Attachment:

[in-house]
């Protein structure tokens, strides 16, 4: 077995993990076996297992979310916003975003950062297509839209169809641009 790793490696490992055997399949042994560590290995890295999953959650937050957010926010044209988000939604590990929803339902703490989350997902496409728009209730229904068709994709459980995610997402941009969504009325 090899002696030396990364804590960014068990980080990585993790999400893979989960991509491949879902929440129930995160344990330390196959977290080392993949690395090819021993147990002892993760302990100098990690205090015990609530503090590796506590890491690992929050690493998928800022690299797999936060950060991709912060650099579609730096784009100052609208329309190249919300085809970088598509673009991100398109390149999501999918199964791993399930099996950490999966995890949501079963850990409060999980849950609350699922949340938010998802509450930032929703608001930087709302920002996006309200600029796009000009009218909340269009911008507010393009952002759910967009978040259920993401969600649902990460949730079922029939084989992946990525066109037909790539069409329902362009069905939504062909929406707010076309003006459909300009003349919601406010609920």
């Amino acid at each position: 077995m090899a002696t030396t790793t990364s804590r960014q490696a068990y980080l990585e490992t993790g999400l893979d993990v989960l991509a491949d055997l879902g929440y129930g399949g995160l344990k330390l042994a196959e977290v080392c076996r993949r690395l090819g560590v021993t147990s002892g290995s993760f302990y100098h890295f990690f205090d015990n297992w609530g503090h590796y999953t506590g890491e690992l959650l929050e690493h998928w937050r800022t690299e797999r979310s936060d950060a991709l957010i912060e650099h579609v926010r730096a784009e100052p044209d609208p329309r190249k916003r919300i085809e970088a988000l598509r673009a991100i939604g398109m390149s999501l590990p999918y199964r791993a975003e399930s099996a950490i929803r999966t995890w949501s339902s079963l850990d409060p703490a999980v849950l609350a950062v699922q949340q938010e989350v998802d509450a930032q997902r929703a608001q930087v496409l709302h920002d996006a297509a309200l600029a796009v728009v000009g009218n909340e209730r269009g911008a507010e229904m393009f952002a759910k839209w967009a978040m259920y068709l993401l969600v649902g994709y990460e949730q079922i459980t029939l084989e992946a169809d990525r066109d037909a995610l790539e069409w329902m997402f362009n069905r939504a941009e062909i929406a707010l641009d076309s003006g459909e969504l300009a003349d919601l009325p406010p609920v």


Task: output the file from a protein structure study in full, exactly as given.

[in-house]
């Protein structure tokens, strides 16, 4: 077995993990076996297992979310916003975003950062297509839209169809641009 790793490696490992055997399949042994560590290995890295999953959650937050957010926010044209988000939604590990929803339902703490989350997902496409728009209730229904068709994709459980995610997402941009969504009325 090899002696030396990364804590960014068990980080990585993790999400893979989960991509491949879902929440129930995160344990330390196959977290080392993949690395090819021993147990002892993760302990100098990690205090015990609530503090590796506590890491690992929050690493998928800022690299797999936060950060991709912060650099579609730096784009100052609208329309190249919300085809970088598509673009991100398109390149999501999918199964791993399930099996950490999966995890949501079963850990409060999980849950609350699922949340938010998802509450930032929703608001930087709302920002996006309200600029796009000009009218909340269009911008507010393009952002759910967009978040259920993401969600649902990460949730079922029939084989992946990525066109037909790539069409329902362009069905939504062909929406707010076309003006459909300009003349919601406010609920």
């Amino acid at each position: 077995m090899a002696t030396t790793t990364s804590r960014q490696a068990y980080l990585e490992t993790g999400l893979d993990v989960l991509a491949d055997l879902g929440y129930g399949g995160l344990k330390l042994a196959e977290v080392c076996r993949r690395l090819g560590v021993t147990s002892g290995s993760f302990y100098h890295f990690f205090d015990n297992w609530g503090h590796y999953t506590g890491e690992l959650l929050e690493h998928w937050r800022t690299e797999r979310s936060d950060a991709l957010i912060e650099h579609v926010r730096a784009e100052p044209d609208p329309r190249k916003r919300i085809e970088a988000l598509r673009a991100i939604g398109m390149s999501l590990p999918y199964r791993a975003e399930s099996a950490i929803r999966t995890w949501s339902s079963l850990d409060p703490a999980v849950l609350a950062v699922q949340q938010e989350v998802d509450a930032q997902r929703a608001q930087v496409l709302h920002d996006a297509a309200l600029a796009v728009v000009g009218n909340e209730r269009g911008a507010e229904m393009f952002a759910k839209w967009a978040m259920y068709l993401l969600v649902g994709y990460e949730q079922i459980t029939l084989e992946a169809d990525r066109d037909a995610l790539e069409w329902m997402f362009n069905r939504a941009e062909i929406a707010l641009d076309s003006g459909e969504l300009a003349d919601l009325p406010p609920v």